I know you did. I'm never far away. Always here to make your life complete. :-)
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  • Profile picture of the author AlanCarr
    So you suggest we just rely on the F pattern, while placing text outside of it?

    LOL. OK.



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  • Profile picture of the author AlanCarr
    I'm here to help, not argue but it's pretty basic UX/UI that you LEAD and GUIDE the eye where you want it to go.

    Sure, we can say "It doesn't really matter if everything else is awesome" but why not be awesome with the formatting as well?

    The question was, which is best?

    The answer is "left", because that's where the eye expects it (which in itself is a reason to NOT centralize, rather than a reason why you should) and because we want to guide their eye to the next sub-headline.

    It doesn't matter how good your sub-headline is, if they don't read it.

    I guess here you'll educate me on how good copy should encourage the reader to keep reading? Which is exactly what I'm telling you, regarding formatting, see?

    Relying on the reader to just automagically read your next line is the wrong approach. Anyway, I've answered OP; feel free to argue with yourselves.


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    • Profile picture of the author SARubin
      Originally Posted by AlanCarr View Post

      I'm here to help, not argue but it's pretty basic UX/UI that you LEAD and GUIDE the eye where you want it to go.

      Sure, we can say "It doesn't really matter if everything else is awesome" but why not be awesome with the formatting as well?

      The question was, which is best?

      The answer is "left", because that's where the eye expects it (which in itself is a reason to NOT centralize, rather than a reason why you should) and because we want to guide their eye to the next sub-headline.

      It doesn't matter how good your sub-headline is, if they don't read it.

      I guess here you'll educate me on how good copy should encourage the reader to keep reading? Which is exactly what I'm telling you, regarding formatting, see?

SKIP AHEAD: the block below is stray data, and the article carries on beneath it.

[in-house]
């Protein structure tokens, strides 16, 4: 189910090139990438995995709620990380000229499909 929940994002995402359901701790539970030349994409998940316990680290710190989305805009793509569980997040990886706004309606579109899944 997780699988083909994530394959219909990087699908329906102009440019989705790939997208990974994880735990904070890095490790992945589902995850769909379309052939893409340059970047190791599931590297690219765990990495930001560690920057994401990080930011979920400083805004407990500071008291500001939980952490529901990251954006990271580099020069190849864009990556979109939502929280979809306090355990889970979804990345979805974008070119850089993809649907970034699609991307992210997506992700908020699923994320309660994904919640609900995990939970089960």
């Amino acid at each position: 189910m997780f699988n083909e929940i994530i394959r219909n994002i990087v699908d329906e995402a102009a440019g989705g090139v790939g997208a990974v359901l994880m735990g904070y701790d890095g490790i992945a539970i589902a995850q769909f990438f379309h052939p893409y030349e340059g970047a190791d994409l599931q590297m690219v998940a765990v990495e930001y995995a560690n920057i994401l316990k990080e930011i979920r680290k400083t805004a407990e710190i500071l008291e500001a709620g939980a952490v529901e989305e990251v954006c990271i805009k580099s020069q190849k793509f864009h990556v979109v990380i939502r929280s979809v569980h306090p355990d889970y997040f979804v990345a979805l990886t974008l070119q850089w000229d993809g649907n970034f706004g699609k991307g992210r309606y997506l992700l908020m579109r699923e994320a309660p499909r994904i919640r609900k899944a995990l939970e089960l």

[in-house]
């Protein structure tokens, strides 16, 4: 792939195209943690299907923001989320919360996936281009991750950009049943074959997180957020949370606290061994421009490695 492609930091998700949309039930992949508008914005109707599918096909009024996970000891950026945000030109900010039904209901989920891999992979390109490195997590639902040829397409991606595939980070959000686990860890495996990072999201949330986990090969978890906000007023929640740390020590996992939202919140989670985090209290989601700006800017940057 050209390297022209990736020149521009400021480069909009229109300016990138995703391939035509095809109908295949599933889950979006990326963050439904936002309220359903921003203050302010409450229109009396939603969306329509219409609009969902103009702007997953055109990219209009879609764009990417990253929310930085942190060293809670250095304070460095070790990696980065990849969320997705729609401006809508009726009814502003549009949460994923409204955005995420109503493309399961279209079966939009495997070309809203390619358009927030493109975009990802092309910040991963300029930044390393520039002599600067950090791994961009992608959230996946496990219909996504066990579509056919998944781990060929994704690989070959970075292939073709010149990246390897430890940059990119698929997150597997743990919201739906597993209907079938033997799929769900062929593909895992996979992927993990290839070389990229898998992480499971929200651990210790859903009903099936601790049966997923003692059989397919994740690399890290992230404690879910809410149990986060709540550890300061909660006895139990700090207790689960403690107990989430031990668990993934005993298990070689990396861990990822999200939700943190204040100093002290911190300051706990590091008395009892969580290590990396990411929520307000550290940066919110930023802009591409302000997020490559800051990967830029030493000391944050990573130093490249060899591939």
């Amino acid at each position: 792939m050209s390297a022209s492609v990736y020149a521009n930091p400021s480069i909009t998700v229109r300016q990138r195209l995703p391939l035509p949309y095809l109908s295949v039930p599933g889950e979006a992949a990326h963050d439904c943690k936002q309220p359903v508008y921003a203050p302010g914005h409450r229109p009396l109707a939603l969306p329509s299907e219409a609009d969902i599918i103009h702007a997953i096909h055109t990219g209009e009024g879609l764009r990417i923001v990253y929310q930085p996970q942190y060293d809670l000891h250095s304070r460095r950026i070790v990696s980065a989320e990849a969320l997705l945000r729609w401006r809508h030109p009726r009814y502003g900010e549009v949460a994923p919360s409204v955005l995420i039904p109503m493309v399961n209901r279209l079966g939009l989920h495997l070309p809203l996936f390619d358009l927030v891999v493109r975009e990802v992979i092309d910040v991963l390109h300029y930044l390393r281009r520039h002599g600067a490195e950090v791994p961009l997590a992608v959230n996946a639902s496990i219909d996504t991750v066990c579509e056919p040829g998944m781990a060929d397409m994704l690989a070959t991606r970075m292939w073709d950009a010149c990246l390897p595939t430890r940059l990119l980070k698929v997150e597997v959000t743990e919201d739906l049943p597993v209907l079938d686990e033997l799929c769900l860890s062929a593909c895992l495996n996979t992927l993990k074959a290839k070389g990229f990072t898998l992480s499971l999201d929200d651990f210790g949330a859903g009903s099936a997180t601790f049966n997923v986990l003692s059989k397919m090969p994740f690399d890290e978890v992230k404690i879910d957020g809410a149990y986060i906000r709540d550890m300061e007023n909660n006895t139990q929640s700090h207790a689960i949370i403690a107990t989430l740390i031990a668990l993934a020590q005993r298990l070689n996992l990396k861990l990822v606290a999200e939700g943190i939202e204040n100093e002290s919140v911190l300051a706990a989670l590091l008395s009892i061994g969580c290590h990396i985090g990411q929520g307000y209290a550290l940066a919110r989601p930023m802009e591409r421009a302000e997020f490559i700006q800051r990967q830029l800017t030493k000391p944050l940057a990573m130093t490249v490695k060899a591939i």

Relying on the reader to just automagically read your next line is the wrong approach. Anyway, I've answered OP; feel free to argue with yourselves.


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      Who's arguing? I thought we were just exchanging ideas. I really don't see any conflict here. Except for you saying that your way is the only way.

      All I was saying is that there's often many paths that lead to the same destination. If your methods work for you... then that's great. By all means continue using them.


      In my experience, a centered subhead can still stop many "skimmers" and pull them into the page. People who otherwise might have skimmed the page and simply moved on if nothing useful caught their attention.

      One of the biggest problems I see with many salespages, is the subheads are often irrelevant to the sale.

      Ideally (in my mind, anyway) a good subheadline should be as compelling as a main headline, and it should give the reader a reason to want to pay attention.


      One problem I see all too often is bold subheads that say little more than "And that's when my life took a turn" (as if anybody who hasn't been reading the whole page knows what that refers to... or gives a crap)

      When I write headlines for a sales page, I usually write many. Of course, only one can be the main headline. But some of the second place "runner up" headlines can often make for brilliant subheadlines. And I'll often treat them just like a main headline (attention grabbing... and centered)

      If that method doesn't work for you... then don't use it.
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  • Profile picture of the author AlanCarr
    Everything you just typed is irrelevant to the point of formatting correctly.

    Yes, correctly, as only one way is the best way - and that's the way that helps to keep the reader reading your sales message.

    In my experience, a centered subhead can still stop many "skimmers" and pull them into the page. People who otherwise might have skimmed the page and simply moved on if nothing useful caught their attention
    You seem to think centered text is easier to scan, while every UI/UX study I've ever seen says quite the opposite?